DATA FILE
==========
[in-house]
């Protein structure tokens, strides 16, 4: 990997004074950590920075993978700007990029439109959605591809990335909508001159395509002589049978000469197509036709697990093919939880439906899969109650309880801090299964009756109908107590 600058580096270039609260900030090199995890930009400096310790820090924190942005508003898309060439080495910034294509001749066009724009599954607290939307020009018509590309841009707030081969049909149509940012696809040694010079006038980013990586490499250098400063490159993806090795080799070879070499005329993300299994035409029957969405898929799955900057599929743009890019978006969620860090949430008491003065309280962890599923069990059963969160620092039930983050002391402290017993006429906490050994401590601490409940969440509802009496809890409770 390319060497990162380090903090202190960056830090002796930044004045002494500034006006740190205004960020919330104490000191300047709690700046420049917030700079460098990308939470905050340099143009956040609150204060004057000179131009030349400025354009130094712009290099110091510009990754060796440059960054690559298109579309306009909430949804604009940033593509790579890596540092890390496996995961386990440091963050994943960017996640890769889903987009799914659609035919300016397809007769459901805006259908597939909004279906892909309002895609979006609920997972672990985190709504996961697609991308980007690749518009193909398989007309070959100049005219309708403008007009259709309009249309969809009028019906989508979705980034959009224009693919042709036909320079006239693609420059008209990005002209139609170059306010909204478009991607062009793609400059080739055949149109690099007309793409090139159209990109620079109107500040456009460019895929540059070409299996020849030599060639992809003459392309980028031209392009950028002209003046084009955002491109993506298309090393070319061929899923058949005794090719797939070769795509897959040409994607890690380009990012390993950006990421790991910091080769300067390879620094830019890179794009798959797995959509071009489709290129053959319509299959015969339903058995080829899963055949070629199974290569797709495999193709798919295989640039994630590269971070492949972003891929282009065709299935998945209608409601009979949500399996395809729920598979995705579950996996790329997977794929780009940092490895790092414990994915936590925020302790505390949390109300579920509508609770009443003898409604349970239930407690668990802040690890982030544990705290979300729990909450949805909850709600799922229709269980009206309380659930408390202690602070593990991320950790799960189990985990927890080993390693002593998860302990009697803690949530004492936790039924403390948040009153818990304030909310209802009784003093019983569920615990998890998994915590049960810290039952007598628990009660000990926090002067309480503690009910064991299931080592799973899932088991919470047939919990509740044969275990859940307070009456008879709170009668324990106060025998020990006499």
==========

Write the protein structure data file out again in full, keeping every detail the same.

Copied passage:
[in-house]
């Protein structure tokens, strides 16, 4: 990997004074950590920075993978700007990029439109959605591809990335909508001159395509002589049978000469197509036709697990093919939880439906899969109650309880801090299964009756109908107590 600058580096270039609260900030090199995890930009400096310790820090924190942005508003898309060439080495910034294509001749066009724009599954607290939307020009018509590309841009707030081969049909149509940012696809040694010079006038980013990586490499250098400063490159993806090795080799070879070499005329993300299994035409029957969405898929799955900057599929743009890019978006969620860090949430008491003065309280962890599923069990059963969160620092039930983050002391402290017993006429906490050994401590601490409940969440509802009496809890409770 390319060497990162380090903090202190960056830090002796930044004045002494500034006006740190205004960020919330104490000191300047709690700046420049917030700079460098990308939470905050340099143009956040609150204060004057000179131009030349400025354009130094712009290099110091510009990754060796440059960054690559298109579309306009909430949804604009940033593509790579890596540092890390496996995961386990440091963050994943960017996640890769889903987009799914659609035919300016397809007769459901805006259908597939909004279906892909309002895609979006609920997972672990985190709504996961697609991308980007690749518009193909398989007309070959100049005219309708403008007009259709309009249309969809009028019906989508979705980034959009224009693919042709036909320079006239693609420059008209990005002209139609170059306010909204478009991607062009793609400059080739055949149109690099007309793409090139159209990109620079109107500040456009460019895929540059070409299996020849030599060639992809003459392309980028031209392009950028002209003046084009955002491109993506298309090393070319061929899923058949005794090719797939070769795509897959040409994607890690380009990012390993950006990421790991910091080769300067390879620094830019890179794009798959797995959509071009489709290129053959319509299959015969339903058995080829899963055949070629199974290569797709495999193709798919295989640039994630590269971070492949972003891929282009065709299935998945209608409601009979949500399996395809729920598979995705579950996996790329997977794929780009940092490895790092414990994915936590925020302790505390949390109300579920509508609770009443003898409604349970239930407690668990802040690890982030544990705290979300729990909450949805909850709600799922229709269980009206309380659930408390202690602070593990991320950790799960189990985990927890080993390693002593998860302990009697803690949530004492936790039924403390948040009153818990304030909310209802009784003093019983569920615990998890998994915590049960810290039952007598628990009660000990926090002067309480503690009910064991299931080592799973899932088991919470047939919990509740044969275990859940307070009456008879709170009668324990106060025998020990006499």